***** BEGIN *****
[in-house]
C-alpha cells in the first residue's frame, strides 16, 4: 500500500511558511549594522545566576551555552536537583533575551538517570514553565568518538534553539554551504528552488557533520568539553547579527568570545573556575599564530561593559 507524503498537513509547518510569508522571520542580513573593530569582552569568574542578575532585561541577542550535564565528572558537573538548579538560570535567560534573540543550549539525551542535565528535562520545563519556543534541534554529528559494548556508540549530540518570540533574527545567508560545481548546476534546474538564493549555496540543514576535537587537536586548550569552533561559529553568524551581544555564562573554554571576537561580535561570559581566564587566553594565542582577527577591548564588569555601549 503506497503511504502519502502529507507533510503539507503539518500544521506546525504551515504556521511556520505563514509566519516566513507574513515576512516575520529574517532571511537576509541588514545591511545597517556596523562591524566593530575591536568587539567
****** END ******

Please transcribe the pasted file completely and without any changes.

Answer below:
[in-house]
C-alpha cells in the first residue's frame, strides 16, 4: 500500500511558511549594522545566576551555552536537583533575551538517570514553565568518538534553539554551504528552488557533520568539553547579527568570545573556575599564530561593559 507524503498537513509547518510569508522571520542580513573593530569582552569568574542578575532585561541577542550535564565528572558537573538548579538560570535567560534573540543550549539525551542535565528535562520545563519556543534541534554529528559494548556508540549530540518570540533574527545567508560545481548546476534546474538564493549555496540543514576535537587537536586548550569552533561559529553568524551581544555564562573554554571576537561580535561570559581566564587566553594565542582577527577591548564588569555601549 503506497503511504502519502502529507507533510503539507503539518500544521506546525504551515504556521511556520505563514509566519516566513507574513515576512516575520529574517532571511537576509541588514545591511545597517556596523562591524566593530575591536568587539567